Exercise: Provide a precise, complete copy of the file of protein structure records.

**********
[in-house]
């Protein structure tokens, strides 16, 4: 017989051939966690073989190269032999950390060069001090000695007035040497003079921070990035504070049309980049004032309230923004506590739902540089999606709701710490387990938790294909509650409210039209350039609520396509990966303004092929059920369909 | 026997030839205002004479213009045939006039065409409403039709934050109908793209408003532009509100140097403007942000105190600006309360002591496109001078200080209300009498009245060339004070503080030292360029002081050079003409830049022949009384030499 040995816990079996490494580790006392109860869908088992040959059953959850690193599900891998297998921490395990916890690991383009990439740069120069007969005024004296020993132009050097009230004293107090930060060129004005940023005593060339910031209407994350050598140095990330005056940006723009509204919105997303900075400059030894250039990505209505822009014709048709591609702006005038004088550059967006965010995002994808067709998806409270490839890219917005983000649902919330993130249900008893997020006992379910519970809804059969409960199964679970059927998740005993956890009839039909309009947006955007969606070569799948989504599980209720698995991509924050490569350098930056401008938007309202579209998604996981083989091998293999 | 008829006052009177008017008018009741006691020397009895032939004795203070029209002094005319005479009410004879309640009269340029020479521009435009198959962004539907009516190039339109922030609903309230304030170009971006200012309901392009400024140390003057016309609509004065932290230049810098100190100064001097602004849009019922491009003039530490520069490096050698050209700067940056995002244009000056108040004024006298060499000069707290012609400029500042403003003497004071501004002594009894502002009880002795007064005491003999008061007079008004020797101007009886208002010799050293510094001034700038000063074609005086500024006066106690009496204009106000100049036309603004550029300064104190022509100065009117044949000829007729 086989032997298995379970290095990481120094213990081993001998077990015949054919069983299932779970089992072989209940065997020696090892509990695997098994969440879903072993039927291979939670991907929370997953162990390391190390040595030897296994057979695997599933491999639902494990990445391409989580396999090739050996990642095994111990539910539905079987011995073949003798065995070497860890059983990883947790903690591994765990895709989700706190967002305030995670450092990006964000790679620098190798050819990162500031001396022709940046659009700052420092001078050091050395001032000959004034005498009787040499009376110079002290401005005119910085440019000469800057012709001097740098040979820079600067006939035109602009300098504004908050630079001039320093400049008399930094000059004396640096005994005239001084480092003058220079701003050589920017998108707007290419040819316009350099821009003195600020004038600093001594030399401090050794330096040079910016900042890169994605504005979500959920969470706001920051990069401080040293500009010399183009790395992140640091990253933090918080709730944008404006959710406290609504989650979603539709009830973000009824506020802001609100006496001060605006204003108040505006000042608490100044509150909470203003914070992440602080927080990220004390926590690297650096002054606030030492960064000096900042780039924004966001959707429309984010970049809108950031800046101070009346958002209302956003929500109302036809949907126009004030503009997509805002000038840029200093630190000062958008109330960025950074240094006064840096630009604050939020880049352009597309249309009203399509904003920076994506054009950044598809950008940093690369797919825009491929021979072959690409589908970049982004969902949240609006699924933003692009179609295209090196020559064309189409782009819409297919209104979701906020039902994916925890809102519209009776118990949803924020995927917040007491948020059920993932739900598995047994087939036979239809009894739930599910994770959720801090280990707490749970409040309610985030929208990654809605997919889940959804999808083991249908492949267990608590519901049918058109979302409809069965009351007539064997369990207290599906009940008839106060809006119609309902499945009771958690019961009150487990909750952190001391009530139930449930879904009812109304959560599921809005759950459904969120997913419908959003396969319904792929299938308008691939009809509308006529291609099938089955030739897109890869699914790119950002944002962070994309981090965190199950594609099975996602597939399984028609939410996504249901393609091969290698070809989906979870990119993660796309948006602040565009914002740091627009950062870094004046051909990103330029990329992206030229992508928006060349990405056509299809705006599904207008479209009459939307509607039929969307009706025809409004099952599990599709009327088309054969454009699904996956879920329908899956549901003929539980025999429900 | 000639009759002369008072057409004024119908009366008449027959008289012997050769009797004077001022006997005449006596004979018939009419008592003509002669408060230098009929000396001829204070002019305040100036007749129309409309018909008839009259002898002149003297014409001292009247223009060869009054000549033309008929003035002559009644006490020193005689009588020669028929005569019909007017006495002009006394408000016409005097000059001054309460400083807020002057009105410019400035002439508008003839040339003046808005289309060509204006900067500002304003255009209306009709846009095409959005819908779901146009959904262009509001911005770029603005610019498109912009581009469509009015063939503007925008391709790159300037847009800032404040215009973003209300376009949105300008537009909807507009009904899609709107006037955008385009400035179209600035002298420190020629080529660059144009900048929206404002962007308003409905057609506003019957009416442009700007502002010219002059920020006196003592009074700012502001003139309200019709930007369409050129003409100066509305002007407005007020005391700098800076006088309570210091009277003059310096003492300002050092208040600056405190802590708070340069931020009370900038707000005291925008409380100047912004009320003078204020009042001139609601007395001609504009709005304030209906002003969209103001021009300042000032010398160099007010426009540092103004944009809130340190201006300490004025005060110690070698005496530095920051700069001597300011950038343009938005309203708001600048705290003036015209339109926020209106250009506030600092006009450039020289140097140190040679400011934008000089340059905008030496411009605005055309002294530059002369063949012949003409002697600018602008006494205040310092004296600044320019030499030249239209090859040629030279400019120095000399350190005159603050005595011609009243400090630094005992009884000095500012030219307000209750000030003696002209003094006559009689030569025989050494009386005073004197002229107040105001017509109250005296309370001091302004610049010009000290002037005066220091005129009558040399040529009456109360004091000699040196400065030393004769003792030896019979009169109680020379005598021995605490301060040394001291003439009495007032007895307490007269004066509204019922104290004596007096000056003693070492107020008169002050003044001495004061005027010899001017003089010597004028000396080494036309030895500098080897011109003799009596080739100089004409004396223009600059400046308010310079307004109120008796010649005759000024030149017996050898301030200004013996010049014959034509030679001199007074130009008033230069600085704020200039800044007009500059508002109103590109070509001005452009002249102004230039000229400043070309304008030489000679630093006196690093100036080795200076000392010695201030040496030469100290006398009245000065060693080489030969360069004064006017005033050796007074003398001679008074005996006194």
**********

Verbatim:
[in-house]
């Protein structure tokens, strides 16, 4: 017989051939966690073989190269032999950390060069001090000695007035040497003079921070990035504070049309980049004032309230923004506590739902540089999606709701710490387990938790294909509650409210039209350039609520396509990966303004092929059920369909 | 026997030839205002004479213009045939006039065409409403039709934050109908793209408003532009509100140097403007942000105190600006309360002591496109001078200080209300009498009245060339004070503080030292360029002081050079003409830049022949009384030499 040995816990079996490494580790006392109860869908088992040959059953959850690193599900891998297998921490395990916890690991383009990439740069120069007969005024004296020993132009050097009230004293107090930060060129004005940023005593060339910031209407994350050598140095990330005056940006723009509204919105997303900075400059030894250039990505209505822009014709048709591609702006005038004088550059967006965010995002994808067709998806409270490839890219917005983000649902919330993130249900008893997020006992379910519970809804059969409960199964679970059927998740005993956890009839039909309009947006955007969606070569799948989504599980209720698995991509924050490569350098930056401008938007309202579209998604996981083989091998293999 | 008829006052009177008017008018009741006691020397009895032939004795203070029209002094005319005479009410004879309640009269340029020479521009435009198959962004539907009516190039339109922030609903309230304030170009971006200012309901392009400024140390003057016309609509004065932290230049810098100190100064001097602004849009019922491009003039530490520069490096050698050209700067940056995002244009000056108040004024006298060499000069707290012609400029500042403003003497004071501004002594009894502002009880002795007064005491003999008061007079008004020797101007009886208002010799050293510094001034700038000063074609005086500024006066106690009496204009106000100049036309603004550029300064104190022509100065009117044949000829007729 086989032997298995379970290095990481120094213990081993001998077990015949054919069983299932779970089992072989209940065997020696090892509990695997098994969440879903072993039927291979939670991907929370997953162990390391190390040595030897296994057979695997599933491999639902494990990445391409989580396999090739050996990642095994111990539910539905079987011995073949003798065995070497860890059983990883947790903690591994765990895709989700706190967002305030995670450092990006964000790679620098190798050819990162500031001396022709940046659009700052420092001078050091050395001032000959004034005498009787040499009376110079002290401005005119910085440019000469800057012709001097740098040979820079600067006939035109602009300098504004908050630079001039320093400049008399930094000059004396640096005994005239001084480092003058220079701003050589920017998108707007290419040819316009350099821009003195600020004038600093001594030399401090050794330096040079910016900042890169994605504005979500959920969470706001920051990069401080040293500009010399183009790395992140640091990253933090918080709730944008404006959710406290609504989650979603539709009830973000009824506020802001609100006496001060605006204003108040505006000042608490100044509150909470203003914070992440602080927080990220004390926590690297650096002054606030030492960064000096900042780039924004966001959707429309984010970049809108950031800046101070009346958002209302956003929500109302036809949907126009004030503009997509805002000038840029200093630190000062958008109330960025950074240094006064840096630009604050939020880049352009597309249309009203399509904003920076994506054009950044598809950008940093690369797919825009491929021979072959690409589908970049982004969902949240609006699924933003692009179609295209090196020559064309189409782009819409297919209104979701906020039902994916925890809102519209009776118990949803924020995927917040007491948020059920993932739900598995047994087939036979239809009894739930599910994770959720801090280990707490749970409040309610985030929208990654809605997919889940959804999808083991249908492949267990608590519901049918058109979302409809069965009351007539064997369990207290599906009940008839106060809006119609309902499945009771958690019961009150487990909750952190001391009530139930449930879904009812109304959560599921809005759950459904969120997913419908959003396969319904792929299938308008691939009809509308006529291609099938089955030739897109890869699914790119950002944002962070994309981090965190199950594609099975996602597939399984028609939410996504249901393609091969290698070809989906979870990119993660796309948006602040565009914002740091627009950062870094004046051909990103330029990329992206030229992508928006060349990405056509299809705006599904207008479209009459939307509607039929969307009706025809409004099952599990599709009327088309054969454009699904996956879920329908899956549901003929539980025999429900 | 000639009759002369008072057409004024119908009366008449027959008289012997050769009797004077001022006997005449006596004979018939009419008592003509002669408060230098009929000396001829204070002019305040100036007749129309409309018909008839009259002898002149003297014409001292009247223009060869009054000549033309008929003035002559009644006490020193005689009588020669028929005569019909007017006495002009006394408000016409005097000059001054309460400083807020002057009105410019400035002439508008003839040339003046808005289309060509204006900067500002304003255009209306009709846009095409959005819908779901146009959904262009509001911005770029603005610019498109912009581009469509009015063939503007925008391709790159300037847009800032404040215009973003209300376009949105300008537009909807507009009904899609709107006037955008385009400035179209600035002298420190020629080529660059144009900048929206404002962007308003409905057609506003019957009416442009700007502002010219002059920020006196003592009074700012502001003139309200019709930007369409050129003409100066509305002007407005007020005391700098800076006088309570210091009277003059310096003492300002050092208040600056405190802590708070340069931020009370900038707000005291925008409380100047912004009320003078204020009042001139609601007395001609504009709005304030209906002003969209103001021009300042000032010398160099007010426009540092103004944009809130340190201006300490004025005060110690070698005496530095920051700069001597300011950038343009938005309203708001600048705290003036015209339109926020209106250009506030600092006009450039020289140097140190040679400011934008000089340059905008030496411009605005055309002294530059002369063949012949003409002697600018602008006494205040310092004296600044320019030499030249239209090859040629030279400019120095000399350190005159603050005595011609009243400090630094005992009884000095500012030219307000209750000030003696002209003094006559009689030569025989050494009386005073004197002229107040105001017509109250005296309370001091302004610049010009000290002037005066220091005129009558040399040529009456109360004091000699040196400065030393004769003792030896019979009169109680020379005598021995605490301060040394001291003439009495007032007895307490007269004066509204019922104290004596007096000056003693070492107020008169002050003044001495004061005027010899001017003089010597004028000396080494036309030895500098080897011109003799009596080739100089004409004396223009600059400046308010310079307004109120008796010649005759000024030149017996050898301030200004013996010049014959034509030679001199007074130009008033230069600085704020200039800044007009500059508002109103590109070509001005452009002249102004230039000229400043070309304008030489000679630093006196690093100036080795200076000392010695201030040496030469100290006398009245000065060693080489030969360069004064006017005033050796007074003398001679008074005996006194």